One of the goals of the Committee was to avoid interfering with the ability of translators to generate compact, efficient code. In several cases the Committee has introduced features to improve the possible efficiency of the generated code; for instance, floating-point operations may be performed in single-precision if both operands are float rather than double.
7. Support international programming. During the initial standardization process, support for internationalization was something of an afterthought. Now that internationalization has proved to be an important topic it should have equal visibility with other topics. As a result, all revision proposals submitted shall be reviewed with regard to their impact on internationalization as well as for other technical merit.
8. Codify existing practice to address evident deficiencies. Only those concepts that have some prior art should be accepted. (Prior art may come from implementations of languages other than C.) Unless some proposed new feature addresses an evident deficiency that is actually felt by more than a few C programmers, no new inventions should be entertained.
9. Minimize incompatibilities with C90 (ISO/IEC 9899:1990). It should be possible for existing C implementations to gradually migrate to future conformance, rather than requiring a replacement of the environment. It should also be possible for the vast majority of existing conforming C programs to run unchanged.
10. Minimize incompatibilities with C++. The committee recognizes the need for a clear and defensible plan with regard to how it intends to address the compatibility issue with C++. The committee endorses the principle of maintaining the largest common subset clearly and from the outset. Such a principle should satisfy the requirement to maximize overlap of the languages while maintaining a distinction between them and allowing them to evolve separately.
Regarding our relationship with C++, the committee is content to let C++ be the “big” and ambitious language. While some features of C++ may well be embraced, it is not the committee's intention that C become C++.
11. Maintain conceptual simplicity. The committee prefers an economy of concepts that do the job. Members should identify the issues and prescribe the minimal amount of machinery that will solve them. The committee recognizes the importance of being able to describe and teach new concepts in a straightforward and concise manner.
12. Trust the programmer, as a goal, is outdated in respect to the security and safety programming communities. While it should not be totally disregarded as a facet of the spirit of C, the C11 version of the C Standard should take into account that programmers need the ability to check their work.
13. Unlike for C99, the consensus at the London meeting was that there should be no invention, without exception. Only those features that have a history and are in common use by a commercial implementation should be considered. Also there must be care to standardize these features in a way that would make the Standard and the commercial implementation compatible.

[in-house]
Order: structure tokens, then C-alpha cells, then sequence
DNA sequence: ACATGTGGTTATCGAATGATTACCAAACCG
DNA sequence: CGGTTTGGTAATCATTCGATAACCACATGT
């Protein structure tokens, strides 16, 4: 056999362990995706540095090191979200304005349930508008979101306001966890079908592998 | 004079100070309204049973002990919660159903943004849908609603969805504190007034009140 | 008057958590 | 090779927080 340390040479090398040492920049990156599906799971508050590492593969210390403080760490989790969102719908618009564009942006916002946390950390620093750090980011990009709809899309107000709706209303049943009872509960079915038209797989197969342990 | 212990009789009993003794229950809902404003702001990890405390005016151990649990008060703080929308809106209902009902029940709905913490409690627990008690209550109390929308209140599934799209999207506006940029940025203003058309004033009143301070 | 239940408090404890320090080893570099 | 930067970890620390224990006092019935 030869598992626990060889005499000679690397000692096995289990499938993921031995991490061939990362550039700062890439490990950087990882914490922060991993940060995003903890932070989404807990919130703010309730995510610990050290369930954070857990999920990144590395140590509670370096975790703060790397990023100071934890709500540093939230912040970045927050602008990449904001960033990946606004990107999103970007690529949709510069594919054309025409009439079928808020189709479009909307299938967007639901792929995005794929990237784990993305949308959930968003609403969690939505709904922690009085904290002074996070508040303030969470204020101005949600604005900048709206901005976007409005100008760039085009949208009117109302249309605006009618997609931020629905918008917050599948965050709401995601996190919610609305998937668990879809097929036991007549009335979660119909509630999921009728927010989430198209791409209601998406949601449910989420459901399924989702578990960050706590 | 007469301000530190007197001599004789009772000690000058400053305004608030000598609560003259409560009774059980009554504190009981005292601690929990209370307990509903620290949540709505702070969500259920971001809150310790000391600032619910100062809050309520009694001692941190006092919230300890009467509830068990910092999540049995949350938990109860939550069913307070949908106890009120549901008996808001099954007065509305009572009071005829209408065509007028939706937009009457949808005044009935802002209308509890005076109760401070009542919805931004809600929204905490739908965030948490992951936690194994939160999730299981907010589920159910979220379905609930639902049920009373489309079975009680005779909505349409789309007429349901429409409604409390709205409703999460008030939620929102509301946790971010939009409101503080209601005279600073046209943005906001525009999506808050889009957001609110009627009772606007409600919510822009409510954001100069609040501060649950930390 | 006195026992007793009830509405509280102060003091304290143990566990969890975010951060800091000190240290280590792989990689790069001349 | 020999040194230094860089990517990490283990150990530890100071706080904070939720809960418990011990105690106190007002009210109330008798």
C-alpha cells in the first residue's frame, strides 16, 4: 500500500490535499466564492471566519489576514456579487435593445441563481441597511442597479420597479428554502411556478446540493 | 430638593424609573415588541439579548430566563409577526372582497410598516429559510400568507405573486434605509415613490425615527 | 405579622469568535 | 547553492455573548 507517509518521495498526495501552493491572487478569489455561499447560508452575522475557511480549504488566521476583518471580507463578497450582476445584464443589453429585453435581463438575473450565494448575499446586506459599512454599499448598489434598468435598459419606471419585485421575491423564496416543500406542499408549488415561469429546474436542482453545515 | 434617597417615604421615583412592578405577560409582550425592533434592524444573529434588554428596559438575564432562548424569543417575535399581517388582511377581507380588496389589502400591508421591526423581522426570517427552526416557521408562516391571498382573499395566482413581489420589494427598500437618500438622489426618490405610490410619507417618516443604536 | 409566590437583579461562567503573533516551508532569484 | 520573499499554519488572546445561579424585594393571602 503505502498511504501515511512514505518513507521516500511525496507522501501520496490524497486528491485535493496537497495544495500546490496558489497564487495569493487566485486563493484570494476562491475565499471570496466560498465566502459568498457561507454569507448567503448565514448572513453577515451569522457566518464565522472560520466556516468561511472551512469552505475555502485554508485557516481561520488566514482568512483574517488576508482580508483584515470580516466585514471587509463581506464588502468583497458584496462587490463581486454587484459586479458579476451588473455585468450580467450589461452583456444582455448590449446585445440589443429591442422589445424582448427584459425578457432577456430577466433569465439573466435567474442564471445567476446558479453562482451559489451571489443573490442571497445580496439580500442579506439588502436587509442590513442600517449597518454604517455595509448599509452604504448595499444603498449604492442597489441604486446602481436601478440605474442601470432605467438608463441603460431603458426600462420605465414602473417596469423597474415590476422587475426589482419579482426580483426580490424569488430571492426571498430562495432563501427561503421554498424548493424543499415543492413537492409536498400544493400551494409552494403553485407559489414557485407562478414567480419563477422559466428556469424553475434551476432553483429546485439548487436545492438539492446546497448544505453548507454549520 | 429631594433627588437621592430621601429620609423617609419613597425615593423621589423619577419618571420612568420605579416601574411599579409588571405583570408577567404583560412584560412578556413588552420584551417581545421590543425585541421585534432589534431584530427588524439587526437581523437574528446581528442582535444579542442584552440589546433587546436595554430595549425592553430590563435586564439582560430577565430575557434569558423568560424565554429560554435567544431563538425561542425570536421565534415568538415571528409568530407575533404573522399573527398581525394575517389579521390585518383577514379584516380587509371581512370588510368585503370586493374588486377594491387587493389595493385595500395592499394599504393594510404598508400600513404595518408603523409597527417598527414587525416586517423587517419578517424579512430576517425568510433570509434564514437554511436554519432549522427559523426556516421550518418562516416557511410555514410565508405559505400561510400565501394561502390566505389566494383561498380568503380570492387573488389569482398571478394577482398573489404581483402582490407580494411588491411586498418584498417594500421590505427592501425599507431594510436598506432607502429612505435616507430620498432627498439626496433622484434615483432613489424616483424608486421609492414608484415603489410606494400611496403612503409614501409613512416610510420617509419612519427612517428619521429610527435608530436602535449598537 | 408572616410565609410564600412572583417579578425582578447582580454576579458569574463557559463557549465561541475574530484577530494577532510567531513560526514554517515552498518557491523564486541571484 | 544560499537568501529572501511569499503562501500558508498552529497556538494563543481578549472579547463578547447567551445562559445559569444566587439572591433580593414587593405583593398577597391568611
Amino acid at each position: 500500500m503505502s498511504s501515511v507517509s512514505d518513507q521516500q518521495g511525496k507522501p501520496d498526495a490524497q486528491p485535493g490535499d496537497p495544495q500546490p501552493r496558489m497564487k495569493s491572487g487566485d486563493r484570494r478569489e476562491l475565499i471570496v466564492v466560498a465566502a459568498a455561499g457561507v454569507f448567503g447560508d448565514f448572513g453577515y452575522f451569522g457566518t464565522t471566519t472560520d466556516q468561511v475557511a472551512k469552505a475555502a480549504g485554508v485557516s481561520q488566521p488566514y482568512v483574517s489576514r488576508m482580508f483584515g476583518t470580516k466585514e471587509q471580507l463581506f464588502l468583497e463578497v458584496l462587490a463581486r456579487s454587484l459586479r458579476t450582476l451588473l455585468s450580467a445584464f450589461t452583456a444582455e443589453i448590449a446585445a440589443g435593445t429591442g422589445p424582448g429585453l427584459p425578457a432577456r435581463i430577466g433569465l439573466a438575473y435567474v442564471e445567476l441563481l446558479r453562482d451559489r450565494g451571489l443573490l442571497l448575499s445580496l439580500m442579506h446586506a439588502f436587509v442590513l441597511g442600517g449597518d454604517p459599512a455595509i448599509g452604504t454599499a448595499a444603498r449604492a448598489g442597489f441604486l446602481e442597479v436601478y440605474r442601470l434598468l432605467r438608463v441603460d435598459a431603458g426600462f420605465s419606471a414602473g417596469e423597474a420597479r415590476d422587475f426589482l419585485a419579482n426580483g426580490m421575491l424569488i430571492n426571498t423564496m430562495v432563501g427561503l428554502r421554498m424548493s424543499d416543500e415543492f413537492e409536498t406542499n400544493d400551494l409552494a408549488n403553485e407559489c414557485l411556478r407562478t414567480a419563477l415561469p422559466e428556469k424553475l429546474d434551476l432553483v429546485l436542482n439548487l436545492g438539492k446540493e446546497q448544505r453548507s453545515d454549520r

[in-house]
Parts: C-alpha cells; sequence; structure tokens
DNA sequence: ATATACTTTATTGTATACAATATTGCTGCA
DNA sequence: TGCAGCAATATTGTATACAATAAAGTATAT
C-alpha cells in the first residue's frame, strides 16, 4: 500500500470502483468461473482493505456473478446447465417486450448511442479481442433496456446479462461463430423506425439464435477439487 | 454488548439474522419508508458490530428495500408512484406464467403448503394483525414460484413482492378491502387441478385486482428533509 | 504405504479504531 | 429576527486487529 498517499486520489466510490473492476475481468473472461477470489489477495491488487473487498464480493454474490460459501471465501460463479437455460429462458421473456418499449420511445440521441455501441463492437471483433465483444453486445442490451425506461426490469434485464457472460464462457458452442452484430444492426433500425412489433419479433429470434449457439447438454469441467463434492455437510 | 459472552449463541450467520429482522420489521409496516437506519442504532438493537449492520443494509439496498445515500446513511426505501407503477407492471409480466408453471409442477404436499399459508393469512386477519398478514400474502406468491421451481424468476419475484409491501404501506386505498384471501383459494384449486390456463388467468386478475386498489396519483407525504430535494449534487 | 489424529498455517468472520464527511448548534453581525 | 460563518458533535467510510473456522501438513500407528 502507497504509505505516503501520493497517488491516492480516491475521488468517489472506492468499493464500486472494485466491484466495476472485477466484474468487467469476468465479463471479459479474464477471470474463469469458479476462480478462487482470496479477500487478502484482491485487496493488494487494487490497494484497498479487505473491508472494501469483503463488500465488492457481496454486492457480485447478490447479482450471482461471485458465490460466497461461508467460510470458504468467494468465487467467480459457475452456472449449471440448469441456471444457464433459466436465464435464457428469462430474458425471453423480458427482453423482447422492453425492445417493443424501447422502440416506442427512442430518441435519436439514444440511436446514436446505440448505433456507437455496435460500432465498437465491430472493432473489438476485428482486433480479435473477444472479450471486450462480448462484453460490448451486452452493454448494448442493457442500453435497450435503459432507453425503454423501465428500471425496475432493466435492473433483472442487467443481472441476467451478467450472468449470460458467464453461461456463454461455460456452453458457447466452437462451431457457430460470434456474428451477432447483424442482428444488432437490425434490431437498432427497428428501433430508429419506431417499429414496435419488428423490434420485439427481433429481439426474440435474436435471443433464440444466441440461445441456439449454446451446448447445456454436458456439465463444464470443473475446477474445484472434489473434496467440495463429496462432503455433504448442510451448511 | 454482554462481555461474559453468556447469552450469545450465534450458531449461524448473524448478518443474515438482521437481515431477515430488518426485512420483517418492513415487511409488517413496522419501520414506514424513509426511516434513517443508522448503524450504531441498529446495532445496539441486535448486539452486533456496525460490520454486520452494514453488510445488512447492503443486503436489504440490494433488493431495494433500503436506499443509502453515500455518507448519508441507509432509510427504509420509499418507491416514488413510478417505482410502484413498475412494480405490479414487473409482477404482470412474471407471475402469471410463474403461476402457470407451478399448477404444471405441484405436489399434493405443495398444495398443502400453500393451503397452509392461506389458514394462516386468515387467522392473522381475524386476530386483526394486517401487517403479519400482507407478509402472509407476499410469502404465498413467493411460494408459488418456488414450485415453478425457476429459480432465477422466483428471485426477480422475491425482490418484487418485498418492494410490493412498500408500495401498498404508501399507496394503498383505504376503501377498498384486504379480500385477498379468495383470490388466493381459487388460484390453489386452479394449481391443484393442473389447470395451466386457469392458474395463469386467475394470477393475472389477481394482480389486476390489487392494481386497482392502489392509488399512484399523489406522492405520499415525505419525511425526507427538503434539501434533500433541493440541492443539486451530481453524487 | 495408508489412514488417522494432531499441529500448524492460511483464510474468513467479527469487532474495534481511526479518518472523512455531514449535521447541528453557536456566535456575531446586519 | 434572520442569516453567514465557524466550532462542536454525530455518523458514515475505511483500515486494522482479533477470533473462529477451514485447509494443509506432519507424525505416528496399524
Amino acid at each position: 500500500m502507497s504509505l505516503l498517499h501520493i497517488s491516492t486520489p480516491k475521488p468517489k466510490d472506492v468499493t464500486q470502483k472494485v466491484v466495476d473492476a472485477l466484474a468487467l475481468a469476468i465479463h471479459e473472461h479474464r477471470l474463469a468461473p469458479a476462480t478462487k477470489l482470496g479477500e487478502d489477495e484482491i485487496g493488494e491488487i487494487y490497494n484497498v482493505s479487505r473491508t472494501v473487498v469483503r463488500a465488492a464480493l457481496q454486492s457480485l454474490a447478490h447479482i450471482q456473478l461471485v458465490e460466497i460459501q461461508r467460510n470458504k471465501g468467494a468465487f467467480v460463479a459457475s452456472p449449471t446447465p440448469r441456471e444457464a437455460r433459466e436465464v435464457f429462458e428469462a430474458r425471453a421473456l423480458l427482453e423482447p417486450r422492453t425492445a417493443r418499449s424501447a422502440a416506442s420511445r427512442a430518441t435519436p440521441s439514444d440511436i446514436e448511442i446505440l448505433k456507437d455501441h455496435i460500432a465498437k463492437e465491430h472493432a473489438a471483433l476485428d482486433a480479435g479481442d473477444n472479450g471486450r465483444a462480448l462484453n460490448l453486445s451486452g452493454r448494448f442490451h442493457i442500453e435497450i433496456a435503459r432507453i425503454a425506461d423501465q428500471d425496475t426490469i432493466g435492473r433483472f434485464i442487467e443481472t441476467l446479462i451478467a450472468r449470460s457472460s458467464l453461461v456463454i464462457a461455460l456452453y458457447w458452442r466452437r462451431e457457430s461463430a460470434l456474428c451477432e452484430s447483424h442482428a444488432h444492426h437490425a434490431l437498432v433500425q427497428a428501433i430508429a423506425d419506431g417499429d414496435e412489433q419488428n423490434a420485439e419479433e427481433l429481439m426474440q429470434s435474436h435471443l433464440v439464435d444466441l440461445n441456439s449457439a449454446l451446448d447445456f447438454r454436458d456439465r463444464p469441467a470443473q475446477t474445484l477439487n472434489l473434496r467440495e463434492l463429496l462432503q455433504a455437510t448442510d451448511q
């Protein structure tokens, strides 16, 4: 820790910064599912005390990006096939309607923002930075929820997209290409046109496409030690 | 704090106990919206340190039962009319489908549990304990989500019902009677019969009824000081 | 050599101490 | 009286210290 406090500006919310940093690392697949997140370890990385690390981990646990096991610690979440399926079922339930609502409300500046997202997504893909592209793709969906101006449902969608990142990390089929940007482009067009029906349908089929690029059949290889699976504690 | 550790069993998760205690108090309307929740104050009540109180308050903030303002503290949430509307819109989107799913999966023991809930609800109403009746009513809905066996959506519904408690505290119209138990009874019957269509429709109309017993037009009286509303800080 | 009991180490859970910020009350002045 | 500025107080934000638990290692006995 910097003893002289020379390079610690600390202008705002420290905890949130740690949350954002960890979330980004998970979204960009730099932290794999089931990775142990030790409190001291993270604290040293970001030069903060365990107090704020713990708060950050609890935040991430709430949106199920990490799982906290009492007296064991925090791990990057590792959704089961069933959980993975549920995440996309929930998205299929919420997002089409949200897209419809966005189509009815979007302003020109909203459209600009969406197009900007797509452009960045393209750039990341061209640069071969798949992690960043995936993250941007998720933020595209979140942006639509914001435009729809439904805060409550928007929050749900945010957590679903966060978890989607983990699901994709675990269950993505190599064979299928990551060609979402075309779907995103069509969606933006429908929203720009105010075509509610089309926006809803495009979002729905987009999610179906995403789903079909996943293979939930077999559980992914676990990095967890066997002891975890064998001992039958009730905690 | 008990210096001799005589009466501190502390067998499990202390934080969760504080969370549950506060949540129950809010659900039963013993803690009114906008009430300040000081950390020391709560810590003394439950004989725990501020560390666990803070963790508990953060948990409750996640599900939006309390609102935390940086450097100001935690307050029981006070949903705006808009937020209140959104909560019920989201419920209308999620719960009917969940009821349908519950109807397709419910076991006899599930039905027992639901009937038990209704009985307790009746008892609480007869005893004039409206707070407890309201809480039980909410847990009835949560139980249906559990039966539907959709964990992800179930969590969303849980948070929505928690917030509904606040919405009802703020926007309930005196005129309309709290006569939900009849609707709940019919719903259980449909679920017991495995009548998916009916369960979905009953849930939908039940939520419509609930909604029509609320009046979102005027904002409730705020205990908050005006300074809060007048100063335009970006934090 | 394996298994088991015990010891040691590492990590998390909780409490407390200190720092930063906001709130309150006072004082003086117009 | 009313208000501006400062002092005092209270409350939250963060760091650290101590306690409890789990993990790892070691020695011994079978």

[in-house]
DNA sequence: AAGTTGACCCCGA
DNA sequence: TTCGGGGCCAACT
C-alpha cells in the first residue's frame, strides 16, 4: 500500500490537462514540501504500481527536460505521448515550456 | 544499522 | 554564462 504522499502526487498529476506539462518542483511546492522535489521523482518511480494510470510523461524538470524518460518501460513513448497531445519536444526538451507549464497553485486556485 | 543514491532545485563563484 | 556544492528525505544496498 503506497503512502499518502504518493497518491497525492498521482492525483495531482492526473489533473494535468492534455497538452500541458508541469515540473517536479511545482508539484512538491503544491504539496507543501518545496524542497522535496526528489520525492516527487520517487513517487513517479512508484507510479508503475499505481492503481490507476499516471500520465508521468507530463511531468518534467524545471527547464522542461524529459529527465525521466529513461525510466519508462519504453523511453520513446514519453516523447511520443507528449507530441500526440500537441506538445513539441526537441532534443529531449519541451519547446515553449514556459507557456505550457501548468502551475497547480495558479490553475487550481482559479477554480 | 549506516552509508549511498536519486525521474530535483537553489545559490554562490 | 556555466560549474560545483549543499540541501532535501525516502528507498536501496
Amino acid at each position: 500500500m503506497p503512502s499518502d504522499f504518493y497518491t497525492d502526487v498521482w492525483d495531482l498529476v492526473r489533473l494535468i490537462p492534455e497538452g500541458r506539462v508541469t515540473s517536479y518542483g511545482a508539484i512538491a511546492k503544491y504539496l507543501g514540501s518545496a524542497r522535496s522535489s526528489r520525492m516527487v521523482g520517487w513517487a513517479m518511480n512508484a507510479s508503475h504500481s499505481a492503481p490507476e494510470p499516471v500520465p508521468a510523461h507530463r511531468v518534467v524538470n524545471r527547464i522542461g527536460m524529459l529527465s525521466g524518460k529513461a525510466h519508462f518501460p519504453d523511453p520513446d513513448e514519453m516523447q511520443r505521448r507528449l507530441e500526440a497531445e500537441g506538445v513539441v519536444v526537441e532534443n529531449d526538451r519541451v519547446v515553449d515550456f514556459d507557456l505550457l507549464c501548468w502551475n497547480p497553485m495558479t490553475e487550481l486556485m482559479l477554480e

14. Migration of an existing code base is an issue. The ability to mix and match C89, C99, and C11 based code is a feature that should be considered for each proposal.
15. Application Programming Interfaces (APIs) should be self-documenting when possible. In particular, the order of parameters in function declarations should be arranged such that the size of an array appears before the array. The purpose is to allow Variable-Length Array (VLA) notation to be used. This not only makes the code's purpose clearer to human readers, but also makes static analysis easier. Any new APIs added to the Standard should take this into consideration.
Without a set of acceptance criteria, judging any technical proposal becomes a highly subjective, and definitely emotional, exercise. It also wastes a lot of time and energy. Therefore, submitters are encouraged to keep all the guiding principles in mind when making submissions.
Each submission shall include such things as: title, author, author affiliation, date, document number, abstract, proposal category (e.g., editorial, correction, new feature), prior art, and target audience. (Prior art should include all commercial implementations and the history of these implementations. An experimental implementation is not considered a commercial implementation.) All proposals must have a WG 14 document number and be in a format suitable for electronic distribution, with the cover page as the first page of the document. (HTML and PDF are currently the formats WG 14 is using.)
Submissions must be sponsored in the same way as Clarification Requests; that is, either by the convener of WG 14, WG 14 itself, or by a WG 14 national member body. This provides a filtering process and allows submissions to be rejected early in the process if they violate the revision principles. It also allows substantially incomplete or disjoint proposals to be returned for further refinement.
A volunteer to edit a new C23-specific Rationale would be welcome.
The Standard is currently written in
from the original
The milestones and preliminary dates for the revision process are:
The purpose of this schedule is twofold: